Tag Archives: mackerel

Kedgeree

I ask Nadia over. Our plan: to make a video of cooking kedgeree, then scoff it convivially.

We assemble the ingredients, position Nadia at the cooker and I film the three-minute video on my iPhone without a script.

I like it fast and real, like my food.

According to Wikipedia, kedgeree ‘consists of cooked, flaked fish (sometimes smoked haddock), boiled rice, parsley, hard-boiled eggs, curry powder, butter or cream and occasionally sultanas’.

We use Organico Nerone (black) rice, into which, once cooked, we stir 1 tsp curry powder, quartered organic hard-boiled eggs, chopped dates, Fish4Ever peppered mackerel then lemon juice + chopped parsley.

We concoct curry powder with ground spices. Recipe for future ref: 4 tsp coriander + 2 tsp turmeric + 2 tsp chilli + 1 tsp ginger + 1 tsp mustard seed + 2 tsp cinnamon + 8 single cloves. We only use 1 tsp of this mix in the kedgeree. Would be wrong to overpower the rest of the ingredients…

No sultanas but miraculously I have dates, softening in water. We decide 8 cut-up small ones are fine. No butter because the fish is canned in plenty of organic sunflower oil. (I hope this encourages you to experiment when cooking).

Before Nadia arrives, I hard-boil eggs.  Note to self: try 3 next time.

I boil the rice.

250 g Organico Nerone rice simmers for 40 mins in 800 ml water. A whole grain, cook black rice as if brown rice: 1 cup of rice for 2 of water.

Listen, sometimes cooking is guess-work. Jamie Oliver uses 170g of long-grain rice for his kedgeree recipe but give no quantities of water. Water has to cover the rice generously because rice swells.

Amounts-wise, I’m a bit hit-and-miss. (Gad, how I hate reading posts like this when desperately seeking a recipe. Sorry). How do you cook your rice?

STOP PRESS: After saying on Twitter that I could not find a classic kedgeree recipe online, chef James McIntosh blogged this one! Fresh!

I was dying to try Organico Nerone rice. Known as ‘forbidden rice’, it did not disappoint. Dramatically black, the cooked grains are fragrant, dense and vibrant.

A speciality grain, it is grown only in parts of the Po valley. Charles Redfern, Organico’s founder and MD, is rightly proud of his artisan suppliers – Organico Nerone rice is cultivated and packed by the Picco family, growing it since 1878.

Organico Nerone rice recently won two stars in the 2012 Great Taste Awards. “Two stars = faultless” according to the Great Taste Awards.

Declaring interests, Organico and its sister company Fish4Ever are clients. I only promote what is Winkle-tastic real food. And I did the video just-for-the-love-of-it.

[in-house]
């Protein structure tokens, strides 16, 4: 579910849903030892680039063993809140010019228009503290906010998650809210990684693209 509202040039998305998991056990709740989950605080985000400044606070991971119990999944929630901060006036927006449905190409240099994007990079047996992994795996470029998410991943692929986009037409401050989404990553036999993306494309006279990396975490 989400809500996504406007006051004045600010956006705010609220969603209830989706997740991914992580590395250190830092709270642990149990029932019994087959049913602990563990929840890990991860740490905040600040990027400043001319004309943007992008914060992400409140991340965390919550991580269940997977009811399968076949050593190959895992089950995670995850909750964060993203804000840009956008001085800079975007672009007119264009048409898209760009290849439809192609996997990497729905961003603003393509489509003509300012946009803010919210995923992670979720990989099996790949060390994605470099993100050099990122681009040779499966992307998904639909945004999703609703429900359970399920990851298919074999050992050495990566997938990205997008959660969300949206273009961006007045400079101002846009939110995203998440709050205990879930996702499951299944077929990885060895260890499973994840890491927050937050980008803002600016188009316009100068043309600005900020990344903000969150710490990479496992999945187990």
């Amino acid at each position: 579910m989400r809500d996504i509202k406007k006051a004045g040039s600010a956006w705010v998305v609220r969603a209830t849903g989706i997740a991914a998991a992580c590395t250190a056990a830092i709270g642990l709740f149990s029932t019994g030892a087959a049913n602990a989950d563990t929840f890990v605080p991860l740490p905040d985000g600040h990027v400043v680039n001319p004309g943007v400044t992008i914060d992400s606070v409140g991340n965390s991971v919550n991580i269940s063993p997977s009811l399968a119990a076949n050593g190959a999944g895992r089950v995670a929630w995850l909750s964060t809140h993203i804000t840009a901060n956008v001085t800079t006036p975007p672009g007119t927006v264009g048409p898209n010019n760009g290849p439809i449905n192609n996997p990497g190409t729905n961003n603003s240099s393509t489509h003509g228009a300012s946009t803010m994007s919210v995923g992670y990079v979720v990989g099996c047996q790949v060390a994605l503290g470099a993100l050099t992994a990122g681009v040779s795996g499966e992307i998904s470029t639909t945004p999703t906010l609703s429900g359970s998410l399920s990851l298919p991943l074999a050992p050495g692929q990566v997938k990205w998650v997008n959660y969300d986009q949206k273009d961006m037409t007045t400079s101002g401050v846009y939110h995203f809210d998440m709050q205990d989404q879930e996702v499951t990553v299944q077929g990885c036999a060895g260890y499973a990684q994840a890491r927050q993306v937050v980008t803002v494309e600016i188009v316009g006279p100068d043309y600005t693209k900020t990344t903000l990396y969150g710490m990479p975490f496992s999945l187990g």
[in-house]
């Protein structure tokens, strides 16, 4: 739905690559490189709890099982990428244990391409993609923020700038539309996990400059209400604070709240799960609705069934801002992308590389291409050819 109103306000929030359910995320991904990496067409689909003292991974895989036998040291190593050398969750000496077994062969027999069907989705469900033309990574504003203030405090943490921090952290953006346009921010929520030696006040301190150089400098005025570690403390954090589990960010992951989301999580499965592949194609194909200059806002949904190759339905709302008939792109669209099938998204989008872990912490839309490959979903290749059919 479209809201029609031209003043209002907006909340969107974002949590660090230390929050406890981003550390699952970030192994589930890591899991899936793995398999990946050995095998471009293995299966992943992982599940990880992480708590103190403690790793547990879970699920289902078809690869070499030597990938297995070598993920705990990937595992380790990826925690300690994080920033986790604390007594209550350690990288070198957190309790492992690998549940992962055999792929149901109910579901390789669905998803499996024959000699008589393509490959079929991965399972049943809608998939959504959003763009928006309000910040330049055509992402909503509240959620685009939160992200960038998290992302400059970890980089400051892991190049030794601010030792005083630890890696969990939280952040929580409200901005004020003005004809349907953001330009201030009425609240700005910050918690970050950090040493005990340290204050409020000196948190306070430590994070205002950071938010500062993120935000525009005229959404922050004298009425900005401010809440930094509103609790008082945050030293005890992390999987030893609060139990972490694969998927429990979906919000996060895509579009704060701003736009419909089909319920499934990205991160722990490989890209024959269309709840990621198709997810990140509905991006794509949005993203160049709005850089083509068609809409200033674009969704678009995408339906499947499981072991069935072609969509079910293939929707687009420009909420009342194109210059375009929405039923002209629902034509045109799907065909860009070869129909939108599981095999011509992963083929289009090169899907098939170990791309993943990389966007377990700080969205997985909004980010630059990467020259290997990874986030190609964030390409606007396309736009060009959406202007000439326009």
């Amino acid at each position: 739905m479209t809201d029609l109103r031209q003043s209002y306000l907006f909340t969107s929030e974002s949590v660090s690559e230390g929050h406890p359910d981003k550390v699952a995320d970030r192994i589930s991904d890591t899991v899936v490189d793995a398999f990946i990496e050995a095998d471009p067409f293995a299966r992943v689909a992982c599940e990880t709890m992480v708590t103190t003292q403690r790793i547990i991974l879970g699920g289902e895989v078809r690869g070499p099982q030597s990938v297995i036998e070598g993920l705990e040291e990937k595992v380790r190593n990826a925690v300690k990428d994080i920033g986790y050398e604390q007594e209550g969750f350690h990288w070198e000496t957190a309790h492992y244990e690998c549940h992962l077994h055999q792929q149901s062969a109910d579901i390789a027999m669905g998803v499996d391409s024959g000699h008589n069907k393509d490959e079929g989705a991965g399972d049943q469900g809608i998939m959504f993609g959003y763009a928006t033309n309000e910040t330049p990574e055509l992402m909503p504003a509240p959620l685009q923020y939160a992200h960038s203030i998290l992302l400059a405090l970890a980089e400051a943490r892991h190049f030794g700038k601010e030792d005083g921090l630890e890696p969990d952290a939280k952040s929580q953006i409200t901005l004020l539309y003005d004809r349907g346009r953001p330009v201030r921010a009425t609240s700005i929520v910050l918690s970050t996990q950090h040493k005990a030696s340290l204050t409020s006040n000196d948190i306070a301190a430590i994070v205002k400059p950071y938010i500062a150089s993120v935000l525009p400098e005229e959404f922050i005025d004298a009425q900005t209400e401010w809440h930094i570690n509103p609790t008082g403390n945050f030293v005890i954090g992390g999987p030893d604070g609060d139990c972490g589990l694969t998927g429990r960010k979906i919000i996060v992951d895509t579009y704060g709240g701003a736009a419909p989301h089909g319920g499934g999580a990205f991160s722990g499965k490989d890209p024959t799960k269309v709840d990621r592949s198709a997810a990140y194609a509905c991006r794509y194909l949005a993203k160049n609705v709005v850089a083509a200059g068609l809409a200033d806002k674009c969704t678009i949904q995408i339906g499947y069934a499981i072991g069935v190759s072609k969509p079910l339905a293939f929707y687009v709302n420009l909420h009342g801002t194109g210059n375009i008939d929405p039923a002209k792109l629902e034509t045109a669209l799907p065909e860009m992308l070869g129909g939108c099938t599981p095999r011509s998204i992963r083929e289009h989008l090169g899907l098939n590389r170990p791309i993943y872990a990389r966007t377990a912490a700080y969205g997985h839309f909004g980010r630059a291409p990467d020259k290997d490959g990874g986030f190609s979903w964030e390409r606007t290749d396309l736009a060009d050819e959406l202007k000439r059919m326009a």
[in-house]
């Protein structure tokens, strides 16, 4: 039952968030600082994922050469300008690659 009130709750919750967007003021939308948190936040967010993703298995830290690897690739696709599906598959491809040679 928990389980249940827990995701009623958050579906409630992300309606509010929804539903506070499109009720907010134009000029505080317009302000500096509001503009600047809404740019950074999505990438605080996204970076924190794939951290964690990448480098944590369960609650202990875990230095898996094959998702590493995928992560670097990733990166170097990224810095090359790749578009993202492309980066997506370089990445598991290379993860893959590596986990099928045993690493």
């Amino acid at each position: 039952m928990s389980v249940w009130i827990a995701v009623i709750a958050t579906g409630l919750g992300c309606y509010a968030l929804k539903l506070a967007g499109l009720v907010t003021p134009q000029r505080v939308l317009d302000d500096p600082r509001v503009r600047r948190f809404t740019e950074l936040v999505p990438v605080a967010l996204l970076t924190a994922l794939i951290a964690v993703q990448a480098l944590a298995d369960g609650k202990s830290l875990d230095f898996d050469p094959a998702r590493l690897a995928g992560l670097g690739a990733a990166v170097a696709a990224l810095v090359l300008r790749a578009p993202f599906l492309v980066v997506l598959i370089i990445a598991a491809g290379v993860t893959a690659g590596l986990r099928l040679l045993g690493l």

Fish4Ever, the world’s first sustainable canned fish brand, is store-cupboard convenience with a conscience. In organic world, everything is connected. Fish4Ever’s eco-practices include supporting local day boats, artisan fishing and local canning, and 100% organic land ingredients. The result? Quality fish. It’s a virtuous circle.

Here’s me eating it. Yup, I overcooked the rice a bit. And still, utterly delicious.

Black rice kedgeree served with grated carrots

And here it is, served the next day.

Mackerel, summer fish

I went for a walk with Mike and his friend Alan on the coast of north Cornwall, down a farmland path to the secluded beach of Tregardock where the sea is wild against the looming rocks. The nearest town is Port Isaac where this Cornish mackerel came from, landed that day.

Alan baked it for 20 minutes in the oven with butter and served it with steamed broccoli and asparagus. Opportunistically, it dawns on me that Alan was serving up a dish fit for a blog competition on seasonal eating.

Mackerel, said Alan, is a summer fish, while broccoli is also in season. But asparagus? Feeling like the Seasonal Police, I quizz Alan about its provenance. Oh dear, has seasonal-awareness turned me into an officious and impolite guest? He assures me Cornwall’s warm climate allows asparagus a longer season, and is not offended. Nevertheless this moment sums up the fine balance I tread between being a real food lover – and a prig.

Alan serves the dish with a leek-and-cheese sauce which adds a luxuriousness to everything and soon all thoughts of seasonal-criteria fade as I give myself to the pleasure of eating. It was delicious, tasty and went down a treat. What more do I want?